For efficient bitmap handling or dynamic View creation in an App the area that a widget or layout is using needs to be known. If no fixed sizes are allocated at design time the size of a View may not be known until an App is executed. This is because of the wide range of display sizes that Android supports. The example code snippets in this articles shows how to read the screen size and the size of Views as the App runs. To run the example code you will need to create a new Android project (those new to Android programming can view the article Your First Android Hello World Java Program to see how), we called our App View Size.

In the layout designer for activity_main.xml (or whatever you called your layout) add another TextView, called textXY, next to the existing Hello world! widget. Change the Text on the first TextView to X,Y. Add this code to the oncreate method in (or whatever class you are using), you will need an imports for TextView and DisplayMetrics. :

This is the code running on an AVD with a 320×480 screen:
Size of Android Screen

He is the layout used for this screen: Continue reading

What are DPI, DIP, DP, PPI, SP and Screen Resolutions in Android?

Understanding Android Screen Densities and Terminology

Portrait v LandscapeThis article provides an overview of Android screen densities and the various acronyms that occur when dealing with a device’s screen. Android’s popularity as a mobile device Operating System has resulted in a proliferation of hardware on the market. This has provided great choice for the consumer and forced continuous innovation from the manufacturers. In a few short years there has been rapid innovation in all areas: CPU capabilities, memory size, form factors, keypads, cameras, sensors, batteries, power consumption and screen technologies. The screens have been getting bigger, thinner, sharper, tougher and more responsive to touch. This has forced the Android SDK to move rapidly with the hardware technology (and the hardware to feed upon Android ideas). Explained here is how the variety of screen sizes are handled by the OS, finishing with a summary table of the acronyms covered.

What makes up an Android Screen

Android Coordinate SystemFor those of you new to technology here’s how a device screen works. The screen is made of thousands of small dots called pixels arranged in a grid. The pixels running from left to right are known as the X pixels or X-axis. The pixels running from top to bottom are known as Y pixels or Y-axis. The resolution of the display is the number of pixels in X-axis multipled by the number of pixels in the Y-axis. A 320 by 480 display will have 320 pixels in the X-axis and 480 pixels in the Y-axis, this will also be stated simply as 320×480 (and in this case x is the multiplication, or times, sign and not the X-axis!).

To show an image on the display the color of the pixels are set by a program running on the device. Look at the article How Computer Screens and Printers Show Images for more details on how dots make up an image. Because the Android coordinate system runs left to right and top to bottom then plotting a line from 0,0 to 100,100 results in a line that slopes down from the top left of the screen, compared to one that slopes up from bottom left on a normal maths chart.

To get a idea of the variety of screens seen on Android devices look at the article Example List of Android Device Screen Resolutions and Sizes (which also shows that the various screen resolutions are given names). Continue reading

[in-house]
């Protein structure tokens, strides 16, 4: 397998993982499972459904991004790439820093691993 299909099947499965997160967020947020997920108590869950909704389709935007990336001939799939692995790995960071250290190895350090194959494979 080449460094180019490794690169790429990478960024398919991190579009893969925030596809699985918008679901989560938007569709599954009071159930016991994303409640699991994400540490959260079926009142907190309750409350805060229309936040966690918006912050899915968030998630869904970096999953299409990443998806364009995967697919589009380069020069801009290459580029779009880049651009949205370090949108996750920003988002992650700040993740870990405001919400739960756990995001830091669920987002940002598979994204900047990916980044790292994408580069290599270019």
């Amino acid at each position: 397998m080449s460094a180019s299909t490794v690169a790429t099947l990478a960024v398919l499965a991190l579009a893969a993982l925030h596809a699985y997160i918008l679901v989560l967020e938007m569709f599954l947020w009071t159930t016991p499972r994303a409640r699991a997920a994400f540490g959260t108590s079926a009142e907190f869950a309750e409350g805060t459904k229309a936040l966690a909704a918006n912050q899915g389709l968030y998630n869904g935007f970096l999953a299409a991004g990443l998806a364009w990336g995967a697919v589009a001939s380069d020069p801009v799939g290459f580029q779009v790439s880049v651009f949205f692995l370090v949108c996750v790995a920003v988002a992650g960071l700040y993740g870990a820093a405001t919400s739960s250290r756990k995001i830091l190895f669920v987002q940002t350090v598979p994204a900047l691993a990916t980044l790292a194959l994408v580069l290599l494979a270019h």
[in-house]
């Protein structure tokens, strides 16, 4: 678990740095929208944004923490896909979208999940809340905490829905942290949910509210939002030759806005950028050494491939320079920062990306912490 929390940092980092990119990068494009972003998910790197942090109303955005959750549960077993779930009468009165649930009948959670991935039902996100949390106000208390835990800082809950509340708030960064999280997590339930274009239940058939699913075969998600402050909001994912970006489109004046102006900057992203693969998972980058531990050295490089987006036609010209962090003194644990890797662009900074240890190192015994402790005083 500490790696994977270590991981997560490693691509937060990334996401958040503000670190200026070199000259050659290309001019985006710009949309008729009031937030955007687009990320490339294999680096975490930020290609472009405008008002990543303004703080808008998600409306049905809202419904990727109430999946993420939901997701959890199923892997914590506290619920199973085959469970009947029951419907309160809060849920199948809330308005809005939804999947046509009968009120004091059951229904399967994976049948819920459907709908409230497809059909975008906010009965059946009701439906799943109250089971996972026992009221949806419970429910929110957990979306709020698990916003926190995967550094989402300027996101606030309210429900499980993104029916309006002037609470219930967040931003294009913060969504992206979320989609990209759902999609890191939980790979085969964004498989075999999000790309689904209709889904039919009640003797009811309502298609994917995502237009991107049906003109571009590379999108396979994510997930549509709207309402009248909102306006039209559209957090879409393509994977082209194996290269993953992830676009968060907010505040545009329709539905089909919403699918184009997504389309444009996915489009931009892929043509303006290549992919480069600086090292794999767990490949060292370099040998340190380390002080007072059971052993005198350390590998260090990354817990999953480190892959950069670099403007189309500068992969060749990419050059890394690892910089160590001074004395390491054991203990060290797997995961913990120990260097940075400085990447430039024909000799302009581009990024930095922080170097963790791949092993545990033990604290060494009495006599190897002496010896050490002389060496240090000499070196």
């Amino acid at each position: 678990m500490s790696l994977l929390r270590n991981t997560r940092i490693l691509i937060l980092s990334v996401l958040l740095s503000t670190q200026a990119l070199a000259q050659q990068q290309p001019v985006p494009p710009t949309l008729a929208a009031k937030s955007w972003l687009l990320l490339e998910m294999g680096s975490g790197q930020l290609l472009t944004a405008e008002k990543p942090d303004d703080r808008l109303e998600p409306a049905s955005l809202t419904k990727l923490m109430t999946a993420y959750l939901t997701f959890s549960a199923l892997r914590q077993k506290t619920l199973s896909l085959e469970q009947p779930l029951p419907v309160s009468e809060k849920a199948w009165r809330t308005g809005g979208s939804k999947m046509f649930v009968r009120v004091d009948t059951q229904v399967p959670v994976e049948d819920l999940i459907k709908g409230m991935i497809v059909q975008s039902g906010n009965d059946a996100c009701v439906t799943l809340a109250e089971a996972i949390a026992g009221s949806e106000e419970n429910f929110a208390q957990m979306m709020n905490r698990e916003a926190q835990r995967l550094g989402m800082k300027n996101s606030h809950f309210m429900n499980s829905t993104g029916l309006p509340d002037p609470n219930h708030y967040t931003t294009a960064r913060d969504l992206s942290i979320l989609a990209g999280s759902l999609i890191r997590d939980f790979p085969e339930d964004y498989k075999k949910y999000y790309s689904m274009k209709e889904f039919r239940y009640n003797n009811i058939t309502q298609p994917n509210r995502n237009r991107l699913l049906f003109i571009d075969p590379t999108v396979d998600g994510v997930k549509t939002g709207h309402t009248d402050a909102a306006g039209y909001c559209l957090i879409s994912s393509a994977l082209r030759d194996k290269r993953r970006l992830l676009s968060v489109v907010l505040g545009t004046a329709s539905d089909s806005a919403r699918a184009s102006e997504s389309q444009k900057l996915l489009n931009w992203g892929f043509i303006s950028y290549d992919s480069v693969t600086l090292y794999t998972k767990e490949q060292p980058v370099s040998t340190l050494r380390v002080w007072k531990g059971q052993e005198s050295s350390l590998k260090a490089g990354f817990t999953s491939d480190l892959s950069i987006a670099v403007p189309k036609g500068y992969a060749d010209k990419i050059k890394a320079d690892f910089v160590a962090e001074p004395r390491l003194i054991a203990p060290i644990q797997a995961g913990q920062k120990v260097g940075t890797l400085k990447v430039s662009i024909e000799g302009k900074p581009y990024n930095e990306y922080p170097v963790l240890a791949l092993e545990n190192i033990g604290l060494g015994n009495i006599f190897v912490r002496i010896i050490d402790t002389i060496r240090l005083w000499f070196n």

Pop-up Window in Android

How to Display A Smaller Window on Top of an Activity

The Activity screen is not the only way to interact with the user of an App. A brief message or dialog can be displayed in appropriate circumstances to ask a specific question or get specific input. Android has build in support for such small focused interactions that require immediate attention.

  • The Toast class – to display brief informational only message.
  • The Dialog class, managed by a DialogFragment – to support a flexible input that can display information and can ask for inputs or choices. There are several built in sub-classes including:
    • AlertDialog – supports buttons (from zero to three), list selections, check boxes and radio buttons.
    • ProgressDialog – supports a progress bar or wheel and supports buttons because it extends AlertDialog.
    • DatePickerDialog – supports selecting a date.
    • TimePickerDialog  – supports a time selection.
  • The PopupWindow class – allows a View to float on top of an existing activity. Suitable for custom informational messages.

These classes build their user interfaces through class methods with support from custom layouts when required. This article looks at using the PopupWindow class. What is the PopupWindow? The Android developer documention has the following class overview:

“A popup window that can be used to display an arbitrary view. The popup window is a floating container that appears on top of the current activity.”

It can be used to display extra information without needing to code another Activity. An example would be to show results at the end of a game (or end of a level), which we will be doing in the following tutorial. The steps for this example code are:

  1. Create a new project.
  2. Design the pop-up window.
  3. Add the code to load and populate the pop-up window.
  4. Call the code.

Open a Project to Add the Pop-Up Window

In this tutorial we are assuming that you have a working project in Eclipse to use as a base, either open an existing project or create a new one (if you need help see Your First Android Hello World Java Program).